I think, as communicators, we need to realize that the little voice we hear is important. There is a reason we chose this profession – we understand that clear, understandable communication takes effort. It also takes empathy, sympathy, knowledge and understanding of the audience or stakeholder groups. We spend our days immersed in this. Sometimes, before we consciously realize something, our instinct tries to tell us this. It’s important to listen when it does. Ask yourself – why am I feeling uncomfortable about this? What is my concern here? Is there something here that doesn’t feel right? Listen to that little voice that is trying to tell you something – more often than not, it knows something you haven’t realized yet.

Money can’t fix everything.

I happen to be a fan of the actor Matt Czuchry who plays Logan Huntzberger, the trust fund kid and boyfriend to Rory Gilmore in several of the later seasons. In the show, Logan buys his way out of most problems, until he no longer can. In the final season, after losing most of his trust fund and millions of dollars of his father’s, Logan is forced to move to San Francisco for a job (granted, he is still a child of privilege, but his days of doing whatever he wants are over).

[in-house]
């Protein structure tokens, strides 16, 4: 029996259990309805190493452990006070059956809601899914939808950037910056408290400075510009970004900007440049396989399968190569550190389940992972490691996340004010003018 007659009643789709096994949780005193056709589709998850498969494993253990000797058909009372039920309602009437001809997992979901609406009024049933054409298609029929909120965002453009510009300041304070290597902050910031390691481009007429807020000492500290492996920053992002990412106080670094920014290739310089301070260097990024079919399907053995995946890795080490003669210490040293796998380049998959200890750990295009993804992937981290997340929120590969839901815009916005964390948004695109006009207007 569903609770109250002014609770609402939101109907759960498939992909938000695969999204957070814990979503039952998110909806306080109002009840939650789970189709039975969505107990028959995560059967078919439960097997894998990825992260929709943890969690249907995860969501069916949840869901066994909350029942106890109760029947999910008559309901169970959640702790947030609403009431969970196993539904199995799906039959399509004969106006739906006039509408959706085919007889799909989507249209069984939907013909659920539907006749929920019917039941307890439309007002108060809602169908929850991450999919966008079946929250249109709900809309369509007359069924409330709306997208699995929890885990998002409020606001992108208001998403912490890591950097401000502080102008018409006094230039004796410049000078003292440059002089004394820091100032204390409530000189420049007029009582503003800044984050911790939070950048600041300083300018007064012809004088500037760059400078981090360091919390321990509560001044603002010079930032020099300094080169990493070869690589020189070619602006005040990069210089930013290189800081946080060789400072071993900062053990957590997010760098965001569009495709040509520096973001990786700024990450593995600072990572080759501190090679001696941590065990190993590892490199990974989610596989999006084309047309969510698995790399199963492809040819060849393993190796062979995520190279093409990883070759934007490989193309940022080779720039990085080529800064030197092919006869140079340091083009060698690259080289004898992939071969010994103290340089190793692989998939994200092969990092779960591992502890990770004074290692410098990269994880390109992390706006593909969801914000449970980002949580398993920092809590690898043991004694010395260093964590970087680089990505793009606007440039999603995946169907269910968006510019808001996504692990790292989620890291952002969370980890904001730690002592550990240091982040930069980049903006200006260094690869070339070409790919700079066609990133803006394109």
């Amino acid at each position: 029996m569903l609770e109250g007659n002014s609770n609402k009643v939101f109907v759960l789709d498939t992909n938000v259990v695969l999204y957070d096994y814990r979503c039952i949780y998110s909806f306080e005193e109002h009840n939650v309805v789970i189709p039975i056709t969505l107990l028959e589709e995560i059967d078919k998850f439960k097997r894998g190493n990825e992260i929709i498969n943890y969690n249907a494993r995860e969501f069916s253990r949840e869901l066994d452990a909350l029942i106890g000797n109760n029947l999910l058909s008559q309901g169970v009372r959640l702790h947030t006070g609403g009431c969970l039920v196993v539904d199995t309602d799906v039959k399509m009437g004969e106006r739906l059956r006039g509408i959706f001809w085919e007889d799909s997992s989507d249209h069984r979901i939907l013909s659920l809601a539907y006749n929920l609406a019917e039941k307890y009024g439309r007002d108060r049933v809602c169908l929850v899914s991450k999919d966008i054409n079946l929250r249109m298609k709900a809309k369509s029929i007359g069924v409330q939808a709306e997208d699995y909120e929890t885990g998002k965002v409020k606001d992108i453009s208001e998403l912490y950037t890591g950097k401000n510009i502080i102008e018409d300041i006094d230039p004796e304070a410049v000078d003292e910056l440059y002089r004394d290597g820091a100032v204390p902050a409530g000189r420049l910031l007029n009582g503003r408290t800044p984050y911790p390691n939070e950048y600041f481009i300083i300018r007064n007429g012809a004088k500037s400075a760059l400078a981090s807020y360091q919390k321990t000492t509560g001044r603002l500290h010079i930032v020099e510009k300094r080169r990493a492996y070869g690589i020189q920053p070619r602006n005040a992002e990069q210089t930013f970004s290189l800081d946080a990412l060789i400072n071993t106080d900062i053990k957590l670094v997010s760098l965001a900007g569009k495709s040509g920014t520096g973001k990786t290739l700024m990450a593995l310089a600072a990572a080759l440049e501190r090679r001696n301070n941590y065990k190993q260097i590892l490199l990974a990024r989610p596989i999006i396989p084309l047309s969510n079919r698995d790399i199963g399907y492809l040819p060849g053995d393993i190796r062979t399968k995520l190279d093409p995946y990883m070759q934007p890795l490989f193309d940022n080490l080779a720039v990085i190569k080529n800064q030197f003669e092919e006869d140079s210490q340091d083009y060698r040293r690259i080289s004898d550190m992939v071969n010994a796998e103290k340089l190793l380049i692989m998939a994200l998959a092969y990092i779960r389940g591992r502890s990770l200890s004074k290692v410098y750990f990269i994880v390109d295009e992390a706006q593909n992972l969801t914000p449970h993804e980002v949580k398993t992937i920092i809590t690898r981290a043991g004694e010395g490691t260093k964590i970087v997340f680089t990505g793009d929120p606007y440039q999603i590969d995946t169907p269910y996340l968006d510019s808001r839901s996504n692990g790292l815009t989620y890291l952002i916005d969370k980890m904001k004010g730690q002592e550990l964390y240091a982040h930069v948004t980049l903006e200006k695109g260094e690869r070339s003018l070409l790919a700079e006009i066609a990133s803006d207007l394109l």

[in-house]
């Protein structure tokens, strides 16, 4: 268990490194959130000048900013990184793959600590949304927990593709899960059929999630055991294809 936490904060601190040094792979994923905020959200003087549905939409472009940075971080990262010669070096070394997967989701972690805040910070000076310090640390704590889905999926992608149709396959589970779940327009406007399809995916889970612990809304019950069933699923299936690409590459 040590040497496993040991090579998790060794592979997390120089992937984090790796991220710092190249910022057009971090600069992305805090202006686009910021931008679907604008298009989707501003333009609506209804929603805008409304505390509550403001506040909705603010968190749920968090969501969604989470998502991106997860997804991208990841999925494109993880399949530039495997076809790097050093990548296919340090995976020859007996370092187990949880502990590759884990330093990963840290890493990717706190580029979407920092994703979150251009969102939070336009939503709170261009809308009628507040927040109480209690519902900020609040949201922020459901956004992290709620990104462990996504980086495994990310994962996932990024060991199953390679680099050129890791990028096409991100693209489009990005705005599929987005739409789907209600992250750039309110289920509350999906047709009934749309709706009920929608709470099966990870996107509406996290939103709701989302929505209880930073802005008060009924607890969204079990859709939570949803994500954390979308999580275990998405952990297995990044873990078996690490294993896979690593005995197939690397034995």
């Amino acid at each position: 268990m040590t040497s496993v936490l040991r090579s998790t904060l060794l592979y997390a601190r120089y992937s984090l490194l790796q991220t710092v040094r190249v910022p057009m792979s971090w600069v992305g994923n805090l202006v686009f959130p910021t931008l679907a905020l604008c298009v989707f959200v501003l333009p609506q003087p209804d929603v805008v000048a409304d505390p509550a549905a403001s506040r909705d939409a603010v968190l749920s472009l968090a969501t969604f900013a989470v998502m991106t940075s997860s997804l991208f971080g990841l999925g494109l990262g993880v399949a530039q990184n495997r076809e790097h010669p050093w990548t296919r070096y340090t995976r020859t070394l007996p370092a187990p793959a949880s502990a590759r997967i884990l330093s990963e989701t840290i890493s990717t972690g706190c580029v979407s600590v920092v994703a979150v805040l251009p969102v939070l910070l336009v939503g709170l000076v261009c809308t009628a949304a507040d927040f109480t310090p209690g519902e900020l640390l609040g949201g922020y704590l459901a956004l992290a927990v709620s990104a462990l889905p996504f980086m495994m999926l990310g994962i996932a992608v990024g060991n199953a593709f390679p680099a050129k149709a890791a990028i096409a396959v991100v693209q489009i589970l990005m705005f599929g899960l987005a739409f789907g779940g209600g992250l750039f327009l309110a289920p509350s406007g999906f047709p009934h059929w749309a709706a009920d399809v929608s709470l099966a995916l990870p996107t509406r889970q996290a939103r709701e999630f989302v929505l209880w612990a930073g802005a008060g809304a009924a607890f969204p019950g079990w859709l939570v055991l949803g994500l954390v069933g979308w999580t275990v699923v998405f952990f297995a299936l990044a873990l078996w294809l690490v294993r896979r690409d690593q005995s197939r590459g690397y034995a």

In the world of communication, if you are dealing with an issue or a crisis, having a big budget isn’t always a solution. Don’t get me wrong… having enough money to do your job well is always a good thing, but the fact is – money can’t fix everything. If there is a situation or incident where someone in the organization has done something immoral, unethical or illegal, if a majority of the community is opposing something you did, are doing or want to do – you need some elements that money just can’t buy. You need transparency, authenticity and a commitment to working through the issues by opening a dialogue, not by steamrolling through it and pushing other opinions and perspectives down.